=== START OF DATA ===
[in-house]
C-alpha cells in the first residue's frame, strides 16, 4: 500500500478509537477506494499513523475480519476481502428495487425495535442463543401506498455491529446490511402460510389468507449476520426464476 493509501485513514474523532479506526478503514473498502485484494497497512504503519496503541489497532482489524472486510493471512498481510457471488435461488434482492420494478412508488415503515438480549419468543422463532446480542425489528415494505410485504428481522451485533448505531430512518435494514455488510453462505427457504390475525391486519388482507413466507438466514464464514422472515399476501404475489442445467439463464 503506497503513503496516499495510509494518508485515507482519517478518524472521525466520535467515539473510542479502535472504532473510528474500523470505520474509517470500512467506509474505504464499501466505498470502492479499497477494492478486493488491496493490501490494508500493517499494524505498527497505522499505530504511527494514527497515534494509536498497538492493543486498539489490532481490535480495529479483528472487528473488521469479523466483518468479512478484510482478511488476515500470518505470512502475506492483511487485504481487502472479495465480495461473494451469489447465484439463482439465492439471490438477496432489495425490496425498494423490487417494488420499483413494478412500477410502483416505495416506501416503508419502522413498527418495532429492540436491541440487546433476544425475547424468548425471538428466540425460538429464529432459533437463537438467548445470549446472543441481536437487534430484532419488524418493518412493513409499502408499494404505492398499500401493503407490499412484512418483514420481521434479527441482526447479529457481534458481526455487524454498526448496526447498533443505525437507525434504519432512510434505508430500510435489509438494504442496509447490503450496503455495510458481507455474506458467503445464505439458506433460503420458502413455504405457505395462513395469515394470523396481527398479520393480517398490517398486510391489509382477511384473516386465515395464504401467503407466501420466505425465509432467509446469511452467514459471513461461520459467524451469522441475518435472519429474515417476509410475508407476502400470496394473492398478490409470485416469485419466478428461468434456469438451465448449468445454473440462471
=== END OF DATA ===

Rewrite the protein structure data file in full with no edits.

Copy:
[in-house]
C-alpha cells in the first residue's frame, strides 16, 4: 500500500478509537477506494499513523475480519476481502428495487425495535442463543401506498455491529446490511402460510389468507449476520426464476 493509501485513514474523532479506526478503514473498502485484494497497512504503519496503541489497532482489524472486510493471512498481510457471488435461488434482492420494478412508488415503515438480549419468543422463532446480542425489528415494505410485504428481522451485533448505531430512518435494514455488510453462505427457504390475525391486519388482507413466507438466514464464514422472515399476501404475489442445467439463464 503506497503513503496516499495510509494518508485515507482519517478518524472521525466520535467515539473510542479502535472504532473510528474500523470505520474509517470500512467506509474505504464499501466505498470502492479499497477494492478486493488491496493490501490494508500493517499494524505498527497505522499505530504511527494514527497515534494509536498497538492493543486498539489490532481490535480495529479483528472487528473488521469479523466483518468479512478484510482478511488476515500470518505470512502475506492483511487485504481487502472479495465480495461473494451469489447465484439463482439465492439471490438477496432489495425490496425498494423490487417494488420499483413494478412500477410502483416505495416506501416503508419502522413498527418495532429492540436491541440487546433476544425475547424468548425471538428466540425460538429464529432459533437463537438467548445470549446472543441481536437487534430484532419488524418493518412493513409499502408499494404505492398499500401493503407490499412484512418483514420481521434479527441482526447479529457481534458481526455487524454498526448496526447498533443505525437507525434504519432512510434505508430500510435489509438494504442496509447490503450496503455495510458481507455474506458467503445464505439458506433460503420458502413455504405457505395462513395469515394470523396481527398479520393480517398490517398486510391489509382477511384473516386465515395464504401467503407466501420466505425465509432467509446469511452467514459471513461461520459467524451469522441475518435472519429474515417476509410475508407476502400470496394473492398478490409470485416469485419466478428461468434456469438451465448449468445454473440462471